Three years into the Josh Pastner era at the University of Memphis and the win totals are healthy and creeping steadily upward: 24 in 2009-10, 25 his second season at the helm, and 26 this season. Back-to-back Conference USA tournament titles and a regular-season crown this winter. So why so many clouds darkening above Tiger Nation? Why the sorrow in some corners, anger in others?
Love him or loathe him, John Calipari took the Tiger basketball program to heights an adoring fan base had not seen (or expected). Over his last four seasons in Memphis, Calipari coached the Tigers to 13 wins in the NCAA tournament (counting the five from 2008 since wiped from the books by the governing body). That number, folks, is silly, a run that only the likes of North Carolina, Kansas, and Duke might consider a realistic barometer for a program’s success.
But the Cal Standard lingers in these parts. So for Josh Pastner to have three seasons under his belt without a solitary NCAA tournament win . . . well, the clouds are gathering. Those C-USA trophies make good doorstops.
Is there reason for concern? Let’s examine the state of Memphis basketball in the context of two Pastner mantras, one of them quite wise, the other not so much.
“Winning is hard.”
Think the Tiger program is in a dark place now? Let’s look back at the three seasons that followed the departure of another coaching icon — Larry Finch — in 1997. Under Tic Price and interim coach (for one year) Johnny Jones, Memphis won a total of 45 games, with nary an appearance in the NCAA tournament. Seventeen wins in 1997-98 was the peak of this dreary “era.”
Since Calipari’s arrival before the 2000-01 season, 20-win seasons have come to be a part of the script, the baseline for consideration of what a Tiger team might accomplish. Thus we have Pastner with 75 wins in three seasons and staring down disappointment.
It was easy to snicker when, as a first-year coach, Pastner opened one press conference after another by emphasizing, “Winning is hard.” This after beating East Carolina by 20, or Rice by 12. But he saw what so many Tiger faithful had forgotten: it’s much easier to slip from heights than it is to reach them.
Last Friday in Columbus, the Tigers ran into a style of play they weren’t capable of handling. Saint Louis played risk-free basketball on both ends, which forced the Tigers to reach desperately — and, too often, individually — for openings through which a run might be started. The Tigers picked up only four assists on 21 made field goals, their lowest such total of the season. (Remarkably, Saint Louis only had seven assists on the same number of converted baskets.) Memphis missed 13 of 15 attempts from behind the three-point arc. Saint Louis made five, including two desperation heaves by Kwamain Mitchell. There’s your difference. It’s the nature of the Big Dance. One slip and your season’s over. Winning . . . is . . . hard.
“Conference USA is a good league.”
C-USA is a dreadful league. And getting worse. Two of the best teams in the conference this season — Marshall and UCF — were summarily dismissed in the first round . . . of the NIT. Southern Miss somehow maintained a top-20 RPI ranking all season, then got tossed from the Big Dance by Kansas State, a team that finished fifth in the Big 12.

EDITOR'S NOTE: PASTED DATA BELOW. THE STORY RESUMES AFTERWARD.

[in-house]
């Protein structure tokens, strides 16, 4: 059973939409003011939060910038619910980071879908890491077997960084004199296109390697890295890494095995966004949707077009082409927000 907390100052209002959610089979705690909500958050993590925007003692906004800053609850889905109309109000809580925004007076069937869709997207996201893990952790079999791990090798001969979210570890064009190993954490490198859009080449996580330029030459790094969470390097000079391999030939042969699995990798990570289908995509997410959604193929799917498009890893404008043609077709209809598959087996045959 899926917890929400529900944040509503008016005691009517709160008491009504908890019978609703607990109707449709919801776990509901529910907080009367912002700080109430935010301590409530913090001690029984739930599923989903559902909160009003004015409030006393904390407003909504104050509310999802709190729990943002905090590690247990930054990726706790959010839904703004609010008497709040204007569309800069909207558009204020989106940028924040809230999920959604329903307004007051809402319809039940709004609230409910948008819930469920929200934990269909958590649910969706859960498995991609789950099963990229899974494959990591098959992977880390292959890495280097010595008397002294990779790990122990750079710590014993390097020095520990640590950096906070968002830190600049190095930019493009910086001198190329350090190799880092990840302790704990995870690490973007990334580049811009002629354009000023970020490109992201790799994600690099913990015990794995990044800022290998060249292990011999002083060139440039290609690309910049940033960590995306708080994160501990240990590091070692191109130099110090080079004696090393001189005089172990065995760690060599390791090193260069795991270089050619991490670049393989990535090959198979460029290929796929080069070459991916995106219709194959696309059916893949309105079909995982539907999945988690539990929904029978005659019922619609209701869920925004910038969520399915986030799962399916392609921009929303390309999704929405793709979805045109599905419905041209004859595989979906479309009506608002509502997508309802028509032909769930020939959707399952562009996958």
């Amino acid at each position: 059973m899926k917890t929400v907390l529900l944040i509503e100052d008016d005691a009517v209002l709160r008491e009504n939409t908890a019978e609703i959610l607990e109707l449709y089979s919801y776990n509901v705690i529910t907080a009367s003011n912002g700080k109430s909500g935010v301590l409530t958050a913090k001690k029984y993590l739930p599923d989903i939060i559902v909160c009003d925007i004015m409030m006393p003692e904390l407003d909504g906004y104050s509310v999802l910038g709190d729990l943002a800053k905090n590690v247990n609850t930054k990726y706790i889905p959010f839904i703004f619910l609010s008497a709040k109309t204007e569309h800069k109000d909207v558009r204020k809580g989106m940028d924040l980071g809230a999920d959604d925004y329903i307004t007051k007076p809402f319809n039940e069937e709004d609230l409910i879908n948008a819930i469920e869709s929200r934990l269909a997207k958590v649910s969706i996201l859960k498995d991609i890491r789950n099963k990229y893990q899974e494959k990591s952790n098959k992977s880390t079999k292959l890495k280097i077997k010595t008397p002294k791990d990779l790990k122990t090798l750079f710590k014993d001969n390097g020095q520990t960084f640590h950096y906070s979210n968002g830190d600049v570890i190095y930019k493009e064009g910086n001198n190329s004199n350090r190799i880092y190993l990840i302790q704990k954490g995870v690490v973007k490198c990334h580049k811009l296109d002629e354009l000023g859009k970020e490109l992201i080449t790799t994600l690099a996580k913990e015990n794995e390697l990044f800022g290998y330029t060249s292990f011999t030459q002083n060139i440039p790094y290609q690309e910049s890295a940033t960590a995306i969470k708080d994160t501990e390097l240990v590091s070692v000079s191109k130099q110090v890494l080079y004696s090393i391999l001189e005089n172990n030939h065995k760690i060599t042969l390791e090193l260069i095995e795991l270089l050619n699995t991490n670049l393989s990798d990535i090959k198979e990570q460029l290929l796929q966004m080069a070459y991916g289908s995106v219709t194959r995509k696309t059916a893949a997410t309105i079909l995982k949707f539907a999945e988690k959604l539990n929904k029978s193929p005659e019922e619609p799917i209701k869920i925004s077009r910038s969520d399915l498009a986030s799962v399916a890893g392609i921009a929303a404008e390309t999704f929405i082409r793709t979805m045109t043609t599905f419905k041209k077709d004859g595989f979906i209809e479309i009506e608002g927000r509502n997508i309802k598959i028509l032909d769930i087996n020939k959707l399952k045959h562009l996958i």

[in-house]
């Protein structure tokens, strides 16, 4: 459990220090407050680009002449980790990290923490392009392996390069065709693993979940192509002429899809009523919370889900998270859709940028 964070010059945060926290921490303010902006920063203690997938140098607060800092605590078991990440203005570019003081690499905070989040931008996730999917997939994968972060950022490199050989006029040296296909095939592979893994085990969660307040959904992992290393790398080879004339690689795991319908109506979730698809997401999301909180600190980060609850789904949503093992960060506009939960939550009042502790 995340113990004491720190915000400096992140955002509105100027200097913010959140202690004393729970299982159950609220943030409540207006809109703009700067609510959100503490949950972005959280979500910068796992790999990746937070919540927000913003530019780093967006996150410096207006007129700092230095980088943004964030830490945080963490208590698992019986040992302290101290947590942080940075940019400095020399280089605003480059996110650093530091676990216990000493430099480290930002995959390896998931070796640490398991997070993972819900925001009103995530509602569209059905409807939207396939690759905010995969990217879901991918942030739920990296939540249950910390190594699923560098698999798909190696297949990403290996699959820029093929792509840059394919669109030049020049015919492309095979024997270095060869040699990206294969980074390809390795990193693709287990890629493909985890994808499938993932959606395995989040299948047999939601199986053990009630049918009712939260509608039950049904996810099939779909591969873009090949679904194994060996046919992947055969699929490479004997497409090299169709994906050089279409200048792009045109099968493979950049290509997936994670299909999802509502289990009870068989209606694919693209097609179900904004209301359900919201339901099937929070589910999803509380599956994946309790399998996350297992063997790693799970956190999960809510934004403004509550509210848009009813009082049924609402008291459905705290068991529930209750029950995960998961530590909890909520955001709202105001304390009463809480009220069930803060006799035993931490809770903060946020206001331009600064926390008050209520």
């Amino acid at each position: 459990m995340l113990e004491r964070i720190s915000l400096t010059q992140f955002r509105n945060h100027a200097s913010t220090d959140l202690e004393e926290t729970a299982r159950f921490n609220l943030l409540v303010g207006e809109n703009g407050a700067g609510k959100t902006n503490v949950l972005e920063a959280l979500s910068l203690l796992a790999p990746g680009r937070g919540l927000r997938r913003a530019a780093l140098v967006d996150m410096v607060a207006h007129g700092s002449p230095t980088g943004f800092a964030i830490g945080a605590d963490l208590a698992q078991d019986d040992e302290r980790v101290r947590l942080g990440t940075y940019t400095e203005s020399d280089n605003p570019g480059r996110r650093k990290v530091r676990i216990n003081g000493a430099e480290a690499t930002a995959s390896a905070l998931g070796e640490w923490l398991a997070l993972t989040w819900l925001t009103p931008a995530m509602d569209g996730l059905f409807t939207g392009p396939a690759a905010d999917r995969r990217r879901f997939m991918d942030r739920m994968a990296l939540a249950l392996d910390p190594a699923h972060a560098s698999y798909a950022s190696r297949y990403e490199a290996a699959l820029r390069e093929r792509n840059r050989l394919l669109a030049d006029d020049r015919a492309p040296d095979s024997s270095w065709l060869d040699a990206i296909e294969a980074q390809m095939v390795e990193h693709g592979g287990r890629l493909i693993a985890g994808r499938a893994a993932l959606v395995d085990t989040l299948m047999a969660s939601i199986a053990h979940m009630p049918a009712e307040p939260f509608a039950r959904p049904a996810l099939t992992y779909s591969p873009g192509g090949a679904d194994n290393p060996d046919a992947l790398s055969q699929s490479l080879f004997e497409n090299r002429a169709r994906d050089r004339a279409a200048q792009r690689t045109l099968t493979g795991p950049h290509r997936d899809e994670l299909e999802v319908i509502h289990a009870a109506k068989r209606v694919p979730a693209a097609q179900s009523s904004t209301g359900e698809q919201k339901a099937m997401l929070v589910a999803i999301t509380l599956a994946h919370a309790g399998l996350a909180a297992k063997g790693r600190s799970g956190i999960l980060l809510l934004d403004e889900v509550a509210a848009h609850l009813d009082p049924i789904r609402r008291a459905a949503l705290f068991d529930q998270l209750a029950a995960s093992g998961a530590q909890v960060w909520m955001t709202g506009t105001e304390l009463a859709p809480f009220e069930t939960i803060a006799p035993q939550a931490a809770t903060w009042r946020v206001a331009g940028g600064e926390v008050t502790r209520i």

I’m guilty — like Pastner — of getting too close to the trees with C-USA, seeing a solid UAB team here, a decent UTEP team there, and calling the league under-rated. Pull back and look at the forest, though, and you see a lot of wilting, rotting brush. Consider this: Since Louisville, Cincinnati, and Marquette departed for the Big East after the 2004-05 season, not a single C-USA team other than Memphis has won an NCAA tournament game. It’s a mind-blowing statistic. 237 opening-round games have been played since the 2006 tournament, and exactly four of them have been won by C-USA teams (all coached by John Calipari).
So was the Tigers’ run of 20 wins in 23 games since Christmas over-inflated due to middling competition? A thousand times yes. The case can be made that Memphis was fortunate to be in the top half of the West regional bracket. They beat Belmont. They beat Xavier. With no other wins worthy of flag-waving.
All this changes, of course, with the move to the Big East for the 2013-14 season. The harder the grindstone, the sharper the ax. USF lost 13 games this season and destroyed a Pac 12 team (Cal) that went 24-9. Marquette lost seven games but still received a 3 seed and beat a Murray State team that had gone 31-1. The Tigers will likely win their C-USA farewell tour next season. Alas, they’ll likely be softened prey come the 2013 NCAA tournament.
There remains much to anticipate over what will be a long off-season for Memphis fans. Best-case scenario, Will Barton and Adonis Thomas return and you have essentially the same team for 2012-13, with Wesley Witherspoon replaced by a McDonald’s All-American, Shaq Goodwin. Worst-case, Barton and Thomas enter the draft and next season is anchored by three junior stars — Joe Jackson, Chris Crawford, and Tarik Black — with Goodwin taking on a larger role and more minutes. The latter scenario, mark this down, will be good enough to win Conference USA.
There will be emptiness for Tiger fans when this weekend’s Sweet 16 is played. Four straight appearances in the tournament’s second weekend are still dancing prominently in this community’s collective memory. If it’s really about the journey, though, faith should be retained. Memphis will get back. And the taste will be that much sweeter.